20. Kumar S., et al. “Biological activities of quinoline derivatives”.Mini Reviews in Medicinal Chemistry9.14 (2009):1648-1654.
  21. Nanda A., et al. “Antibacterial Activity of Some 3-(Arylideneamino)-2-phenylquinazoline-4(3H)-ones: Synthesis and Preliminary QSAR Studies”. Molecules 12.10. (2007): 2413-2416.
  22. Patel N B., et al. “Synthesis and Antimicrobial Activity of 2-[2-(2,6-dichloro phenyl)amino]benzyl-3-(5-substituted phenyl-4,5-dihydro-1H-pyrazol-3-yl-amino)-6,8-dibromoquinazolin-4(3H)ones”. Journal of Young Pharmacists2.2 (2010): 173-182.
  23.  Patel N B., et al. “Synthesis and Antimicrobial Activity of 2-[2-(2,6-dichloro phenyl)amino]benzyl-3-(5-substituted phenyl-4,5-dihydro-1H-pyrazol-3-yl-amino)-6,8-dibromoquinazolin-4(3H)ones”. Journal of Young Pharmacists2.2 (2010): 173-182
  24. Siddappa K and Reddy P C. “Synthesis, Spetral and Antimicrobial Studies of Some Transition Metal (II) Complexes with Schiff Base 3-[(2-hydroxy-6-methoxyquinolin-3-sylmethylene)-amino]-2-methyl-3H-quinazoline-4-one”. International Journal of Applied Biology and Pharmaceutical Technology3.3 (2012)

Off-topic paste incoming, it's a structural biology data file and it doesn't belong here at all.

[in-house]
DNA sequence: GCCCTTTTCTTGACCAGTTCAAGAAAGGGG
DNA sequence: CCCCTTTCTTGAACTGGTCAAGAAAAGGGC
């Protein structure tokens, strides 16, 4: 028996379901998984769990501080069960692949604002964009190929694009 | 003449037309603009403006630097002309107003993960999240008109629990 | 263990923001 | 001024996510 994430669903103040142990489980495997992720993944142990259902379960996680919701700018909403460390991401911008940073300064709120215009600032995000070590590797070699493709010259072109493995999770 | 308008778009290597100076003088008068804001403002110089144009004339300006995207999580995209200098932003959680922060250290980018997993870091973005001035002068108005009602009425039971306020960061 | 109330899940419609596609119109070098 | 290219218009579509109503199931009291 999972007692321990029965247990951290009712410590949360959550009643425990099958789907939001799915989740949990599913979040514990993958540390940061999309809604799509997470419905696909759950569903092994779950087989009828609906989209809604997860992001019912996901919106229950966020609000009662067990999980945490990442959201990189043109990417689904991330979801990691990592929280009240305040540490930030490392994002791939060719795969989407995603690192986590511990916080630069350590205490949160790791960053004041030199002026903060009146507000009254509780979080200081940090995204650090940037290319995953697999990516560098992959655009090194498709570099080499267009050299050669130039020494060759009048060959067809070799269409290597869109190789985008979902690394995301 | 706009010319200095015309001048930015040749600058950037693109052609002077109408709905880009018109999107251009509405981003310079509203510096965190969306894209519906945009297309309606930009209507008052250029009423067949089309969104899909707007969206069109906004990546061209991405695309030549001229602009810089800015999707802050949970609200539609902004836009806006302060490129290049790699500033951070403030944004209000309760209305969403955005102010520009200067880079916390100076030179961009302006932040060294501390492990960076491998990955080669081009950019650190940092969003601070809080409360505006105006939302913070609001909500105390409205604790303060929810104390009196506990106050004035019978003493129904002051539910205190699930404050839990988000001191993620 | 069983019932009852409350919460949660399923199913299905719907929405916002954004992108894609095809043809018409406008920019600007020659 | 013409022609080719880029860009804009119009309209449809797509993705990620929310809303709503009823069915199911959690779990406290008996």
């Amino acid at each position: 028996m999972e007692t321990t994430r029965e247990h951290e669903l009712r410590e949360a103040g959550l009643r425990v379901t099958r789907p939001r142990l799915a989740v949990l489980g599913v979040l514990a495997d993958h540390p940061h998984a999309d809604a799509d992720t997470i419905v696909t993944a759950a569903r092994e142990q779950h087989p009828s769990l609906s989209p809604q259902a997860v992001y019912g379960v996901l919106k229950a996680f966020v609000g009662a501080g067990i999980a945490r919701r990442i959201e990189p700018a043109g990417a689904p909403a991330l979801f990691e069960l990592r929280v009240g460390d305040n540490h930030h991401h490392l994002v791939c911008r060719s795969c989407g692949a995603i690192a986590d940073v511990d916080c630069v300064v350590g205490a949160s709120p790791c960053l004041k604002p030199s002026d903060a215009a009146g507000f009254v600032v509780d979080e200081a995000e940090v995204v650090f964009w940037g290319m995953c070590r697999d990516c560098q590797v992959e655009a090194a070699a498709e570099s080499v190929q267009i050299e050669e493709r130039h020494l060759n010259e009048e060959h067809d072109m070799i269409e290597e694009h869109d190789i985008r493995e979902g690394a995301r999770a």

25. Meslin B., et al. “Are protozoan metacaspases potential parasite killers?” Parasites & Vectors4.26 (2011)
  26. Halefom G., et al. ”Synthesis and biological activity evaluation of some pyrazole derivatives as antimalarial and antileishmanial activity. Msc thesis, Department of Pharmaceutical Chemistry, School of pharmacy, Addis Ababa University, Addis Ababa, Ethiopia (2011).
  27. Peters W and Robinson BL. ”Parasitic infection models: Handbook of animal models of infection”. Academic Press London (1999): 757-773.                
  28. Dikasso D., et al. “In vivo anti-malarial activity of hydoalcoholic extracts from Aspargus Lam. In mice infected with Plasmodium berghei”. Ethiopian Journal of Health Development20.2 (2006): 112-118